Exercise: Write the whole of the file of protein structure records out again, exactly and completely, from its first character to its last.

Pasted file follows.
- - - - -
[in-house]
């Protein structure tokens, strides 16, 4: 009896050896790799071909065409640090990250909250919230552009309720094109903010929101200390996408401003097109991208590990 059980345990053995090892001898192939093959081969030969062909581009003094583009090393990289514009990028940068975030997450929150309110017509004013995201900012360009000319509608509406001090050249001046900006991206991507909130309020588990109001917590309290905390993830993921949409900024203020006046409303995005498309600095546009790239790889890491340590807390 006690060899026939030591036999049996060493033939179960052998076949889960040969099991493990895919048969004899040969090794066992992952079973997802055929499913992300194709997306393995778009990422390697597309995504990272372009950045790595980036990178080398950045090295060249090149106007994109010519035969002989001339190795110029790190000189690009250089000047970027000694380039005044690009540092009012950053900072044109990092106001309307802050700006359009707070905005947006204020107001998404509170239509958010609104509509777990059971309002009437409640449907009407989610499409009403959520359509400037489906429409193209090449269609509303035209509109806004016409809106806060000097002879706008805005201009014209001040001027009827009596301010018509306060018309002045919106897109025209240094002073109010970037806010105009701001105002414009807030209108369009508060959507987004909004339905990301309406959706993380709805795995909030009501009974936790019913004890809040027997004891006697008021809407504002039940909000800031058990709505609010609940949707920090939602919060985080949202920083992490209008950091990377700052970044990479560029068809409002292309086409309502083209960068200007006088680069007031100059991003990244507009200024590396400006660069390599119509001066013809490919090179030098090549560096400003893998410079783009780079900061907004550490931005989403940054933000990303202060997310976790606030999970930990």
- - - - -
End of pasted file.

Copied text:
[in-house]
């Protein structure tokens, strides 16, 4: 009896050896790799071909065409640090990250909250919230552009309720094109903010929101200390996408401003097109991208590990 059980345990053995090892001898192939093959081969030969062909581009003094583009090393990289514009990028940068975030997450929150309110017509004013995201900012360009000319509608509406001090050249001046900006991206991507909130309020588990109001917590309290905390993830993921949409900024203020006046409303995005498309600095546009790239790889890491340590807390 006690060899026939030591036999049996060493033939179960052998076949889960040969099991493990895919048969004899040969090794066992992952079973997802055929499913992300194709997306393995778009990422390697597309995504990272372009950045790595980036990178080398950045090295060249090149106007994109010519035969002989001339190795110029790190000189690009250089000047970027000694380039005044690009540092009012950053900072044109990092106001309307802050700006359009707070905005947006204020107001998404509170239509958010609104509509777990059971309002009437409640449907009407989610499409009403959520359509400037489906429409193209090449269609509303035209509109806004016409809106806060000097002879706008805005201009014209001040001027009827009596301010018509306060018309002045919106897109025209240094002073109010970037806010105009701001105002414009807030209108369009508060959507987004909004339905990301309406959706993380709805795995909030009501009974936790019913004890809040027997004891006697008021809407504002039940909000800031058990709505609010609940949707920090939602919060985080949202920083992490209008950091990377700052970044990479560029068809409002292309086409309502083209960068200007006088680069007031100059991003990244507009200024590396400006660069390599119509001066013809490919090179030098090549560096400003893998410079783009780079900061907004550490931005989403940054933000990303202060997310976790606030999970930990």